My brother stood behind Amy at the island. Amy drummed her fingernails and took turns staring at me, then Mom.

The side door to the kitchen opened and a sparkly wind blew a man in. He was tall and his cheeks had been whipped ruddy by the wind.

 He looked around the room and then his eyes camped on me. “Welcome, and Merry Christmas!” He squinted. “You’ve got your brother’s blue eyes.”

 He turned to face my brother. “The fireplaces are hungry,” he said. “We must appease them.”

Together they went out into the night.

Amy and Mom led me down a back hall. “Was Dad a Marine or a model?” I said to their backs.

“A lot of the first. A little of the second,” Amy said over her shoulder.



You know you’re in a rich person’s house, when there’s a music room. And, you know you’re in a rich person’s home when just about every wall is glass and you’re not cold, even in the dead of winter.

 We stood around the grand, not a baby, piano and sang every Christmas carol in the hymnal. Mom played beautifully. Her fingers had perfect piano playing posture. Amy sang beautifully, her voice a sweet, clear soprano. When she sang O Holy Night, I almost cried.

 “It’s time,” Dad said when there were no more songs to sing.

 I looked from face to face. “For what?”

Everyone followed him into the room with the biggest fireplace of all. The furniture was Shaker—elegant but not soft, so I opted for a floor cushion the size of my car.

 When everyone was seated and staring at him, Dad began. “And it came to pass in those days, that there went out a decree from Caesar Augustus that all the world should be taxed.” He recited the whole thing from memory--no notes, no Bible.

 The fire warmed my cheeks. The story warmed my heart. After he said, “But Mary kept all these things, and pondered them in her heart,” he reached into a basket beside him. He took out a candle and lit it from the fireplace. He handed it to me. He did it four more times, one for each of us.

 It’s perfect. I didn’t think this night could get better, but now it is.

 We sat in our little circle, each of us staring at our flames. We watched them flicker and bow. I let a drop of hot wax splash into my palm. I pressed a finger into it, to make a print. I smiled.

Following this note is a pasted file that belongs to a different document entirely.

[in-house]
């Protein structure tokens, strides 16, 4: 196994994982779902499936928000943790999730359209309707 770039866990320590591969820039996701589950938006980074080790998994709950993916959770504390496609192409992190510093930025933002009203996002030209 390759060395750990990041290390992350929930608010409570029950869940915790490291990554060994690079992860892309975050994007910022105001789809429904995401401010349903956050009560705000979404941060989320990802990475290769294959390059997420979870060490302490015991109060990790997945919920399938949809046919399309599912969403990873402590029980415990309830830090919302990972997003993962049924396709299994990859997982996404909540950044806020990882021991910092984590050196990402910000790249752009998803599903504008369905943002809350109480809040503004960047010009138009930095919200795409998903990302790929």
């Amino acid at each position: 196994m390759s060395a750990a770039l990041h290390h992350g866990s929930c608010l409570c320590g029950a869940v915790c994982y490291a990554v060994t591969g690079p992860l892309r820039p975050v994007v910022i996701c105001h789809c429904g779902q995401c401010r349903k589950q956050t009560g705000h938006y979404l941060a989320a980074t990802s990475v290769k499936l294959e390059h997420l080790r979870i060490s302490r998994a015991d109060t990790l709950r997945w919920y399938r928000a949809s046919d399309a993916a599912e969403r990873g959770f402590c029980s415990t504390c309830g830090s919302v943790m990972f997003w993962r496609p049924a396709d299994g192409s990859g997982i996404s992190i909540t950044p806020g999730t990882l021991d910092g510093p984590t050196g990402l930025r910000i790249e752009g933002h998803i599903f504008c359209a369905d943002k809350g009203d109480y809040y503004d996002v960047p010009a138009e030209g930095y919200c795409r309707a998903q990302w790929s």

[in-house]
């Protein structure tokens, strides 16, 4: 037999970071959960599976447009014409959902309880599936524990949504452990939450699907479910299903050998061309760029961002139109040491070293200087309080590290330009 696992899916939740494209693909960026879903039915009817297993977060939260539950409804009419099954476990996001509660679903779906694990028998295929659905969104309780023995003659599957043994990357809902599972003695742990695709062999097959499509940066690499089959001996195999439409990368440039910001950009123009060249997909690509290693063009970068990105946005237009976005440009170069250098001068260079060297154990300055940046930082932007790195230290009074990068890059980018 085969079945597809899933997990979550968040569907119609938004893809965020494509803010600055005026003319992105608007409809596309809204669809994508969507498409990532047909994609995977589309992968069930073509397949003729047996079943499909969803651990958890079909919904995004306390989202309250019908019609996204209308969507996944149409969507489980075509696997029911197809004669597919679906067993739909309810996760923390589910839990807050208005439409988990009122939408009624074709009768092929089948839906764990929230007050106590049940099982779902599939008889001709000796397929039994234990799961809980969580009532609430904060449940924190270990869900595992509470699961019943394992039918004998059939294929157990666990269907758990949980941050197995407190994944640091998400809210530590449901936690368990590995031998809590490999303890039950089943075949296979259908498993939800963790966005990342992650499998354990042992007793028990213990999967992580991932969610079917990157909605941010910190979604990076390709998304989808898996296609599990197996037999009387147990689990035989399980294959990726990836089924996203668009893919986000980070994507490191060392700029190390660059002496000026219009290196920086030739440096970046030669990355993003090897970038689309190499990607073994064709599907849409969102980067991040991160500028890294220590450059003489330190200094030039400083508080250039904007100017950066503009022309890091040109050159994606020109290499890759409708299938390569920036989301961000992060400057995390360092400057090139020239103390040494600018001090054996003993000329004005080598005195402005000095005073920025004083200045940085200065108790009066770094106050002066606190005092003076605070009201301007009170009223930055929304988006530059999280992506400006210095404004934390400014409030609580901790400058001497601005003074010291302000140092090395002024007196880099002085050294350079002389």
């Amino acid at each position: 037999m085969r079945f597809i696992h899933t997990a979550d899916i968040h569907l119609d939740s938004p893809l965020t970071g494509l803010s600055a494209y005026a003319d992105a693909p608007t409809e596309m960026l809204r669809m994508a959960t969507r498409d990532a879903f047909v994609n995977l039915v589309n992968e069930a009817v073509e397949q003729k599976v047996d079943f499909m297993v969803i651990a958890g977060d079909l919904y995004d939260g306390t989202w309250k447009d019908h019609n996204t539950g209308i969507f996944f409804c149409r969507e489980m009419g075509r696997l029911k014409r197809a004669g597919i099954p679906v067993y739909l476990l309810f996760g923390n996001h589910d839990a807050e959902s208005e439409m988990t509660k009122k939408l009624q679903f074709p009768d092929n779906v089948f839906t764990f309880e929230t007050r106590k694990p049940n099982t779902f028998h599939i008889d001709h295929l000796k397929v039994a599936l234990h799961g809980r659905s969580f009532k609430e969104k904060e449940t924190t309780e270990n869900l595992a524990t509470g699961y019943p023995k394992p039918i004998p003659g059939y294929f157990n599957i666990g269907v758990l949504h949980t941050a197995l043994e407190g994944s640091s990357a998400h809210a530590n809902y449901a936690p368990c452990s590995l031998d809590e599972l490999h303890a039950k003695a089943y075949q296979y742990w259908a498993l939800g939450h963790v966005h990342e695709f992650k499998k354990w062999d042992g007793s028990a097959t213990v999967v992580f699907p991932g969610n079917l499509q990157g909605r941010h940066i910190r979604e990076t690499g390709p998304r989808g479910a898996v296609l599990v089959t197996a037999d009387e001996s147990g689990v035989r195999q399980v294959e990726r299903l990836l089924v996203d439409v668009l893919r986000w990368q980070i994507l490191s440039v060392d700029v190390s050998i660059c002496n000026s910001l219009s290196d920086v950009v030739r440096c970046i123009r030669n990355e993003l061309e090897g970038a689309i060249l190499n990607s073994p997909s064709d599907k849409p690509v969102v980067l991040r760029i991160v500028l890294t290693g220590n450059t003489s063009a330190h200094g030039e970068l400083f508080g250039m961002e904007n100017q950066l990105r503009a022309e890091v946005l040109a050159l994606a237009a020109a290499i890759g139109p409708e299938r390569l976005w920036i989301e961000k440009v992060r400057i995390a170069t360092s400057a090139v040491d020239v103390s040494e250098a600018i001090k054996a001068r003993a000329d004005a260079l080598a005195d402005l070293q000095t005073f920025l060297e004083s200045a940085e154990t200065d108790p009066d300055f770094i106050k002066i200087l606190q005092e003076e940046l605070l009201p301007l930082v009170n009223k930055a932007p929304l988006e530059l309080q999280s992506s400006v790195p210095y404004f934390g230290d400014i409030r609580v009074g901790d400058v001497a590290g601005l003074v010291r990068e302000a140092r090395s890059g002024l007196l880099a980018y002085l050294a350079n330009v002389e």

I glanced at my watch. Midnite, on the dot. I closed my eyes and sighed. I opened them when I heard Amy sing.

“Silent night. Holy night. All is calm. All is bright.” One by one, we joined her. I looked up at the ceiling. Adopt me. Please.

Part of me didn’t want to leave, but part of me did. I wanted to stay with them forever, but I also wanted to go home and write everything down. So I wouldn’t forget. Ever.

When I got out of the Toyota back at my apartment, I saw a basket on the back seat. There were presents in it. I carried it inside and put the packages under our little tree. I unplugged the lights and headed back to my bedroom.

Five minutes later, I came back out. I plugged in the tree and sat cross-legged beside it in my pajamas and robe. I opened the presents. They’d given me the slippers I’d worn. And, there was a pair of beautiful, fuzzy mittens. In a box the size of a coffee cup, I found the nativity from Israel. I stroked the smooth wood.

I looked up at the white paper star on top of the tree. “Star light. Star bright,” I said, then I stopped. I picked up the little wooden nativity and cradled it in my hand. “Actually, I don’t want to make a wish. I want to say thanks. No one should be alone on Christmas Eve, and I wasn’t. And Christmas in the country? It was different . . . and better."

Every Christmas season, I think of that night. The memories are treasures to me. I don’t remember what the people looked like so much as I remember how they made me feel. Even though I wasn’t part of their family, they treated me like I was. Even though I wasn’t a believer, they treated me like I was.